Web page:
A Case for Good Dams


The Austins’ and their crew build a check dam. This dam will eventually be covered by nutrient rich silt and vegetation to naturally regulate water in this arid land. Photo Credit: TrekWest.org
ASC is proud to be involved with John Davis, TrekWest, and the Wildlands Network to bring awareness to the importance of protecting wildlife corridors.  John will travel 5,000 miles from Mexico to Canada on foot, bike, horse, and many other forms of transportation to inspire others to protect these important wildlife thoroughfares.  Along John’s journey he will be collecting data for several ASC projects including Roadkill Observations, Wildlife Observationsobserving ptarmigan, and the Pika Project.   This post was retrieved from http://trekwest.org/blog/blog-11-a-case-for-good-dams/ on March 14th, 2013.

Rancho San Bernadino, Sonora, Mexico, along US border

Eventually, these check dams will disappear beneath the soil and plant communities, as all good dams should…”

Until recently, I thought only beavers could build beneficial dams.  Valer Austin convinced me, as well as Oprah, otherwise.  On many formerly eroded and degraded hillsides on Cuenca Los Ojos lands, Valer and Josiah Austin and their restoration teams have built gabions, small check dams,to slow water run-off and allow soil to rebuild.  At their showpiece restoration site, San Bernadino Ranch, on the south side of the Arizona/Sonora border, they have also built larger earthen dams, to accrete soil and vegetation layers back up to near their original levels.

The biggest dam is more than a hundred yards wide and, including the spillway, more than 20 feet high – to match the arroyo down-cutting resulting from decades of heavy grazing by cows.  The dams are not pretty, being essentially caged rocks, but they do their jobs well.  Layers of sediment accumulate behind the check dams, more caged rocks are piled atop, and gradually the ground returns to its natural levels.  Eventually, these check dams will disappear beneath the soil and plant communities, as all good dams should.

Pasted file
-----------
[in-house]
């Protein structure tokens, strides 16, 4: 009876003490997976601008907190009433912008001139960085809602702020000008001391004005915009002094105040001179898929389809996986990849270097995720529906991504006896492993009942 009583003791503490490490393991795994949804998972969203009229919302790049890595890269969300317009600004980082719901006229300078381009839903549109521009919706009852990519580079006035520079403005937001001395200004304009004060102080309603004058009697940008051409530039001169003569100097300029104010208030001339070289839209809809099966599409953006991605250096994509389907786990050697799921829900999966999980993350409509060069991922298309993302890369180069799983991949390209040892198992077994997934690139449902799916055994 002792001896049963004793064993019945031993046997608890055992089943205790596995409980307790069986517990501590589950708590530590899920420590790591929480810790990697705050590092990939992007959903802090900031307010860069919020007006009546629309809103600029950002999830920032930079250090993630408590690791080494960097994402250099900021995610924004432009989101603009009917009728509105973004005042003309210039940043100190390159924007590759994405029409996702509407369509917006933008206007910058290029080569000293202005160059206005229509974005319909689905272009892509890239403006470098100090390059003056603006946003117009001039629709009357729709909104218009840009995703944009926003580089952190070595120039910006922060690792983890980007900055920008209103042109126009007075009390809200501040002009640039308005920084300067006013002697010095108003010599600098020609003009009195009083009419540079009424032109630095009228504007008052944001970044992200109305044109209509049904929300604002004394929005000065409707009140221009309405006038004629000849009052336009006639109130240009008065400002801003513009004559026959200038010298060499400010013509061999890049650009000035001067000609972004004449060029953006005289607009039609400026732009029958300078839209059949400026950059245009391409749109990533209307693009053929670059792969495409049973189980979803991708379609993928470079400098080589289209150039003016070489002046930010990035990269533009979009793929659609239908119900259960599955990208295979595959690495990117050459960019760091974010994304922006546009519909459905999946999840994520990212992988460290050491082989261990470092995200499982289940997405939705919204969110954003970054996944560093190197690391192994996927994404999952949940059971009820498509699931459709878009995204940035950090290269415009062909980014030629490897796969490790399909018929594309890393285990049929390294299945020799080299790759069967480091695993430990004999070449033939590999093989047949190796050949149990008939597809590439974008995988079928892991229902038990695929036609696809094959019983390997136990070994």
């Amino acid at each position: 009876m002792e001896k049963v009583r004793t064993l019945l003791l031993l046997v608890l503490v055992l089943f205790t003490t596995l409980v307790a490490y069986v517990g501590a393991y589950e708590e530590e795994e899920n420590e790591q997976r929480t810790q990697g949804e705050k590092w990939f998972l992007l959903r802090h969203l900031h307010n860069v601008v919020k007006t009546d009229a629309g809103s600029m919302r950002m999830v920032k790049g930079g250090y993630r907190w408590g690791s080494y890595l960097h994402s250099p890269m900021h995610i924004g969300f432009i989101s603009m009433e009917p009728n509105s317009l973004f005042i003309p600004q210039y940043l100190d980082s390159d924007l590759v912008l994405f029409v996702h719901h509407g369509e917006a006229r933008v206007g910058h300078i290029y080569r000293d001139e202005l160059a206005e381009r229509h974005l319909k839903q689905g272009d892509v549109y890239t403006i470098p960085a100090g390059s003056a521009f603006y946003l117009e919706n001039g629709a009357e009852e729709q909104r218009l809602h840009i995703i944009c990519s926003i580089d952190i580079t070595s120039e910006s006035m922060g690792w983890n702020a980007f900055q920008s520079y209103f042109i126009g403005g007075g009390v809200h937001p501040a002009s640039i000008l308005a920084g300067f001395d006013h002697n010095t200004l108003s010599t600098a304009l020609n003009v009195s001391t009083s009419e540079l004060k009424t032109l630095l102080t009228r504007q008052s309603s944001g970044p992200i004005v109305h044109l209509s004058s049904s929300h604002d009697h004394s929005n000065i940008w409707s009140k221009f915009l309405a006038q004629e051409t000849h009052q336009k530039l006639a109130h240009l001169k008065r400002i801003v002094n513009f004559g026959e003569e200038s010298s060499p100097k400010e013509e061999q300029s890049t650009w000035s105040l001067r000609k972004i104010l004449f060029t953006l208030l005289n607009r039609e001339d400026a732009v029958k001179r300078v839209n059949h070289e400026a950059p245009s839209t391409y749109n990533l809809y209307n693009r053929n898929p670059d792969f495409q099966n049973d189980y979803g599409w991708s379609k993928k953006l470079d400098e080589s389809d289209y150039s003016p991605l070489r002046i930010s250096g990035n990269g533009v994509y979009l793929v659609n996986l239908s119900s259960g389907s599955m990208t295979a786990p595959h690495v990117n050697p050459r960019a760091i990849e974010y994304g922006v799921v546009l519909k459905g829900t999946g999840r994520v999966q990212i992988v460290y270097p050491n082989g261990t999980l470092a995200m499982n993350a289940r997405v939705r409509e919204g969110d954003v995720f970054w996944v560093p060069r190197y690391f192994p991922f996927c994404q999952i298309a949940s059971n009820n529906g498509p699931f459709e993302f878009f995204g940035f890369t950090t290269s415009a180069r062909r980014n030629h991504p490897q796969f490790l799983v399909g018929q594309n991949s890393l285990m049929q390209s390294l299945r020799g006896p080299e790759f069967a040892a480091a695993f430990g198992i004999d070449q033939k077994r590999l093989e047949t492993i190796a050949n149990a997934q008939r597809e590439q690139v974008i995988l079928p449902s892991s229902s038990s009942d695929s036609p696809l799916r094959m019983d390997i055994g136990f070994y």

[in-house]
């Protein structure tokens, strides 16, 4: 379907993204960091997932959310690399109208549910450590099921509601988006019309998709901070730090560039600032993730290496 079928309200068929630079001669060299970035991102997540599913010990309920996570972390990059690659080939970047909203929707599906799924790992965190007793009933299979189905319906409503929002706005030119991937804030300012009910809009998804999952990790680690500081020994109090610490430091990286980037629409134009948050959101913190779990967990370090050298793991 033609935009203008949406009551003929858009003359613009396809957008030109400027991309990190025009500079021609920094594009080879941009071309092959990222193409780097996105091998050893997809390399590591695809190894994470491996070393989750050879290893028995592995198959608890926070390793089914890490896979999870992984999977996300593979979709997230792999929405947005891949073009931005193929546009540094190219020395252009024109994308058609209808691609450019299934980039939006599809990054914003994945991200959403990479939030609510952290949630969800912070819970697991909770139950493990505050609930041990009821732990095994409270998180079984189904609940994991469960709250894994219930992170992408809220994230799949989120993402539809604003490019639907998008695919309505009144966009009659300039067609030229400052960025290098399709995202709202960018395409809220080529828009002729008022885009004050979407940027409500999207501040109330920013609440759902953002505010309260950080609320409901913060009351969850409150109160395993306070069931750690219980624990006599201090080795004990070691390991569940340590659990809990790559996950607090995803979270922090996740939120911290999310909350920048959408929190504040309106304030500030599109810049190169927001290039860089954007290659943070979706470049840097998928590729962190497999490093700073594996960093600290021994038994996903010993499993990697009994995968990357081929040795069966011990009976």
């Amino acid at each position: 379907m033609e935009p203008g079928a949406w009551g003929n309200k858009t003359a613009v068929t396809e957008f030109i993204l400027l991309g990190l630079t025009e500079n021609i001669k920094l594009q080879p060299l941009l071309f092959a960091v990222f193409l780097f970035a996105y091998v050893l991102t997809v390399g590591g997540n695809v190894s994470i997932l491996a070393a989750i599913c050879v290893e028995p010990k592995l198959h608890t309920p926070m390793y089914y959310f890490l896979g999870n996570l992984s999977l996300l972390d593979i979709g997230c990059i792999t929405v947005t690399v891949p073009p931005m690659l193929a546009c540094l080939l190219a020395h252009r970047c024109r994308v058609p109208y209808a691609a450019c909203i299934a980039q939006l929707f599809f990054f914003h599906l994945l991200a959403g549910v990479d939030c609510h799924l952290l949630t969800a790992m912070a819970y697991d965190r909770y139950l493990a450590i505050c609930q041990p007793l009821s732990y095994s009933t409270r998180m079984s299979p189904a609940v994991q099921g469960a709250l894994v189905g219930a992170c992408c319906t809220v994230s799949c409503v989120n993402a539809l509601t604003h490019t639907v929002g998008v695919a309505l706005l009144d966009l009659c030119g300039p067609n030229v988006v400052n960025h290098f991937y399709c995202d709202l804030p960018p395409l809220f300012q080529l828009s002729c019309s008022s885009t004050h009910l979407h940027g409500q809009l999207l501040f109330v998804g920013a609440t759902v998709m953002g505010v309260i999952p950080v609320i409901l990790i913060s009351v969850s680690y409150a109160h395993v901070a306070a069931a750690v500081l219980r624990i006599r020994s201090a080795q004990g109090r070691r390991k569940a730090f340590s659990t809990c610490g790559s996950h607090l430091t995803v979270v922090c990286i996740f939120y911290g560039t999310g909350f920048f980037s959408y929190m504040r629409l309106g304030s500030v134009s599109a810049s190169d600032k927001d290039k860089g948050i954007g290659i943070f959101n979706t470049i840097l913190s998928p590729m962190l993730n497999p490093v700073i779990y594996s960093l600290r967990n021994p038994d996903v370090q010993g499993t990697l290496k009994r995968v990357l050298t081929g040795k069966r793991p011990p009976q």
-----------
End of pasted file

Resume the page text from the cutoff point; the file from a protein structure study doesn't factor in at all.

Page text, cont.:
Soon, some of this work may be done for CLO by beavers themselves.  Castor, as the ecosystem-enhancing rodent is known in Spanish (matching the scientific name for the North American beaver, Castor canadensis) was eradicated from most of the Madrean Archipelago region decades ago, but has returned to a few streams; and if all goes as hoped, will be reintroduced on CLO lands this year.

Here in the San Bernadino Valley, part of the Sonoran Desert, in the midst of a decadal drought, water and grass and riparian forests seem everywhere. Look past CLO lands to other private lands, however, and you see the barren grounds and deeply incised arroyos typical of much of the overgrazed Southwest.  Across much of their 200,000+ acres of lands, CLO has not only removed livestock and built small check dams, they have also restored native grasses and trees, removed exotic species, assisted imperiled fish and frogs, and augmented deer numbers so native predator populations can rebound. With their backs against the wall, literally, they’ve asked Homeland Security to use only vehicle barricades (which animals can get through), not the massive metal walls being erected many places, where the border runs along their lands.  The results are green and lush.  

As a foundation, Cuenca Los Ojos has already invested about as much money in direct land conservation and restoration it can.  The Austins have given their wealth to the land.  So Valer and Josiah are not so much looking to acquire new lands to restore as they are to finish the restoration work on the extensive core areas they’ve already assembled, ensure that those lands have perpetual protection (difficult to arrange in Mexico, where public lands are scarce and conservation agreements generally expire with the owners’ passing), raise an endowment for CLO lands, and pass on the information they’ve gained from nearly three decades of restoration work.  David Hodges, former director of Sky Islands Alliance, now works for CLO and is helping arrange talks and visits on restoration of Southwestern watersheds, and managing university research programs on CLO lands – whose wildness and recovery make them ideal places for research.

Big dams are usually bad, but the Austins’ use of many small check dams and a few larger earthen dams on their lands in Arizona and Sonora has proved that active restoration can work and watersheds can be brought back to health.  The countless native fish we saw in Silver Creek and the numerous birds flitting about the gallery forests were testament to the power of a few determined individuals to do great good and to the resilience of Nature, if we give natural processes and native species ample space and occasionally lend a helping hand.

As I bid Valer and Josiah and David grateful farewells, I urged them to get out and talk in public as much as possible and share their inspiring places with as many young people as they can.

For the Wild,